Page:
But the underlying issue isn't particular to women with opinions. Fear of publishing one's thoughts is just an extension of the underlying fear women have of being public at all. It's sexual harassment and street harassment in just another venue. After a certain age—say, by 19—women know that we must keep our heads up and our eyes open in the back stacks of libraries or hidden areas of public parks, lest we encounter flashers or worse; be alert when walking at night or in empty areas; stay near streetlights and away from parked cars; keep our keys splayed in our fingers as potential weapons if jumped; check our back seats before getting into our cars and to lock the car instantly on getting in; make sure a friend knows where we are at all times; avoid being near certain bosses alone. Heterosexual women know, when dating, not to give out their home addresses until they've run criminal background and personal reference checks on a dating prospect (okay, maybe the criminal background checks are illegal and impossible, but many wish they were not).

A lot of men have no idea how fully women's lives are limned by caution and fear. This is the invisible burka for women in the West. I don't mean to exaggerate it—god forbid that I should be mocked by Katie Roiphe, who has made a silly career of asserting that sexual violence is just flirting by another name—but neither should this gendered background noise continue to go unnoticed.

Here's the larger question for me: Why do so many men feel comfortable having and acting on such sexually violent attitudes toward women? What will it take to end this underlying beastly treatment of women who dare to be anything but silent bodies? How do we end this epidemic of violent disrespect? I am honestly asking for your thoughts.

Comments

"women know that we must keep our heads up and our eyes open in the back stacks of libraries or hidden areas of public parks, lest we encounter flashers or worse; be alert when walking at night or in empty areas; stay near streetlights and away from parked cars; keep our keys splayed in our fingers as potential weapons if jumped; check our back seats before getting into our cars and to lock the car instantly on getting in; make sure a friend knows where we are at all times; avoid being near certain bosses alone."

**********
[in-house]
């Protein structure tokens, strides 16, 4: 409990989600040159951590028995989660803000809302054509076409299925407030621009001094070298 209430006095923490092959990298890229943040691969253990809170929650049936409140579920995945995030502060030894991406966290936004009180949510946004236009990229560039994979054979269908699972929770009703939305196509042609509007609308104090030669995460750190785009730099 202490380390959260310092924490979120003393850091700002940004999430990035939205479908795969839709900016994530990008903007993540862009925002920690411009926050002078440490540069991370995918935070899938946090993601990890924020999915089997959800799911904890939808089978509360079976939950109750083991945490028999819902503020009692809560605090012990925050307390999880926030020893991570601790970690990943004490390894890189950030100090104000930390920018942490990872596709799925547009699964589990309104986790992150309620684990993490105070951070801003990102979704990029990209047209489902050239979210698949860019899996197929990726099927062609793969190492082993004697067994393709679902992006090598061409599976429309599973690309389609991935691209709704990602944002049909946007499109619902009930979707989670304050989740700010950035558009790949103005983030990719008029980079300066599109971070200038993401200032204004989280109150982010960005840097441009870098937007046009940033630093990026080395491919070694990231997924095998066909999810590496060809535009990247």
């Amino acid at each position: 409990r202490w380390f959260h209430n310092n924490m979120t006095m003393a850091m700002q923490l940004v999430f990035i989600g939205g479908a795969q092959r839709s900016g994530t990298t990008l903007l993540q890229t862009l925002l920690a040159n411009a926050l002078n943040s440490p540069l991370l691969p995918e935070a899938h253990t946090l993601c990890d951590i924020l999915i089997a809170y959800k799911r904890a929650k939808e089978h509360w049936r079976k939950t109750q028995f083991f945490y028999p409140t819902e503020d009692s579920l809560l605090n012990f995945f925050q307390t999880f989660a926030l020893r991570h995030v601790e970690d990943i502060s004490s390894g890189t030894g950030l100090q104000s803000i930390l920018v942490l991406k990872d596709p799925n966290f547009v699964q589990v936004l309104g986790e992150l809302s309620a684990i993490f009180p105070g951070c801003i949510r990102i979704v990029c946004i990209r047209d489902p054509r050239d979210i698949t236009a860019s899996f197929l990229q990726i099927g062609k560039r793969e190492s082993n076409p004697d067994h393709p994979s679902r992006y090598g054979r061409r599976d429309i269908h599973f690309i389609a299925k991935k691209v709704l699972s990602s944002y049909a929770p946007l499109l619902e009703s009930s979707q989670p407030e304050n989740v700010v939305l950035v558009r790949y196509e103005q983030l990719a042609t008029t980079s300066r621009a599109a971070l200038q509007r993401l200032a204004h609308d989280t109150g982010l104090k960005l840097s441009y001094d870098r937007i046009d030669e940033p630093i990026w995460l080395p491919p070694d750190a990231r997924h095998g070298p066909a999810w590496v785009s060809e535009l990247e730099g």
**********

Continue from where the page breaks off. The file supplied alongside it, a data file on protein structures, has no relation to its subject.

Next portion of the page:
I grew up in a different world. I could claim it's a function of age -- I'm 66, but I expect it's due to a different cause -- I'm a guy. I've had insults tossed at me on the net, but never been threatened with sexual violence. I had thought, or at least hoped, we'd gotten beyond that. This articles saddens me -- totallly.

I read your posts because I find your writing interesting and stimulating, and I really don't give a damn about your sexual orientation -- or your gender, for that matter.

Keep up the good work!

I honestly don't know why so many men seem to think that this kind of behaviour is ok. I can tell you that I never see it in my own life, and that's part of the problem. There's a website called The Anti-Bogan, http://theantibogan.wordpress.com/ with the tagline, "Taking public comments and making them public". It republishes racist and discriminatory comments made publicly on facebook by Australians. This site has not only made the appalling comments of many people on facebook appear when you google their names (good bye job opportunities) but also keeps people like me (who aren't subject to discrimination and therefore tend to forget about it) aware of what's going on, and more sensitive to the problem.

I've heard Sady Doyle started #mencallmethings. This may be a good start, but I don't think its something that comes across the reading desk of many men yet. It would help to mainstream that sort of thing. The more normal men are aware of the shit that some a**holes do, the more those guys get marginalised.

Obviously this isn't a *solution*, but it may be a positive step.

Sadly I don't have short term solutions either. I just said to a friend the other day that I was very thankful that my opinion column in the college paper was pre-internet days for the reasons you say above. Thank you for continuing to put yourself out there to write feminist pieces in particular for writing this one- I forget myself just how many precautions we as women must constantly take and we certainly will not make progress without awareness and discourse.